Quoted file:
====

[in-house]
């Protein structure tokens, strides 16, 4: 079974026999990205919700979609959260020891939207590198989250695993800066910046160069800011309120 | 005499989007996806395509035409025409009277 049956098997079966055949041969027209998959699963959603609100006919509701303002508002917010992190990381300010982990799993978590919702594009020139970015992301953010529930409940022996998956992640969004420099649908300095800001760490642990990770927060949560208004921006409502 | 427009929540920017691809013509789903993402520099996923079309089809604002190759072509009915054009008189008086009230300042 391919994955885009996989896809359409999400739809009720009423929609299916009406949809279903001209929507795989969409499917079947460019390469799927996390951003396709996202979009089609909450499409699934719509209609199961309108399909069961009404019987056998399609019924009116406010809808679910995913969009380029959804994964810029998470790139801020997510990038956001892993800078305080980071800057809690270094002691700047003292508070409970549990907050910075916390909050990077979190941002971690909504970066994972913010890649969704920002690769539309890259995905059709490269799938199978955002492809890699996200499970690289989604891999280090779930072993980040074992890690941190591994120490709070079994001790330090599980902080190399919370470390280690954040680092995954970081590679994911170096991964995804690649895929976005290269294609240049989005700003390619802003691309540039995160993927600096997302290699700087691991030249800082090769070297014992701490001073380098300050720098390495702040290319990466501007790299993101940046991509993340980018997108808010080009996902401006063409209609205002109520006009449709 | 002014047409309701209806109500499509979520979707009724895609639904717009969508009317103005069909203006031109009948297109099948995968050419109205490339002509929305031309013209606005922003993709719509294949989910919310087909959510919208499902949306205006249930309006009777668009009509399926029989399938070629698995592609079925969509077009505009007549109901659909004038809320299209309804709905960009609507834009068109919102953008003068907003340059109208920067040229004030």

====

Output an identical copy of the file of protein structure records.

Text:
[in-house]
């Protein structure tokens, strides 16, 4: 079974026999990205919700979609959260020891939207590198989250695993800066910046160069800011309120 | 005499989007996806395509035409025409009277 049956098997079966055949041969027209998959699963959603609100006919509701303002508002917010992190990381300010982990799993978590919702594009020139970015992301953010529930409940022996998956992640969004420099649908300095800001760490642990990770927060949560208004921006409502 | 427009929540920017691809013509789903993402520099996923079309089809604002190759072509009915054009008189008086009230300042 391919994955885009996989896809359409999400739809009720009423929609299916009406949809279903001209929507795989969409499917079947460019390469799927996390951003396709996202979009089609909450499409699934719509209609199961309108399909069961009404019987056998399609019924009116406010809808679910995913969009380029959804994964810029998470790139801020997510990038956001892993800078305080980071800057809690270094002691700047003292508070409970549990907050910075916390909050990077979190941002971690909504970066994972913010890649969704920002690769539309890259995905059709490269799938199978955002492809890699996200499970690289989604891999280090779930072993980040074992890690941190591994120490709070079994001790330090599980902080190399919370470390280690954040680092995954970081590679994911170096991964995804690649895929976005290269294609240049989005700003390619802003691309540039995160993927600096997302290699700087691991030249800082090769070297014992701490001073380098300050720098390495702040290319990466501007790299993101940046991509993340980018997108808010080009996902401006063409209609205002109520006009449709 | 002014047409309701209806109500499509979520979707009724895609639904717009969508009317103005069909203006031109009948297109099948995968050419109205490339002509929305031309013209606005922003993709719509294949989910919310087909959510919208499902949306205006249930309006009777668009009509399926029989399938070629698995592609079925969509077009505009007549109901659909004038809320299209309804709905960009609507834009068109919102953008003068907003340059109208920067040229004030």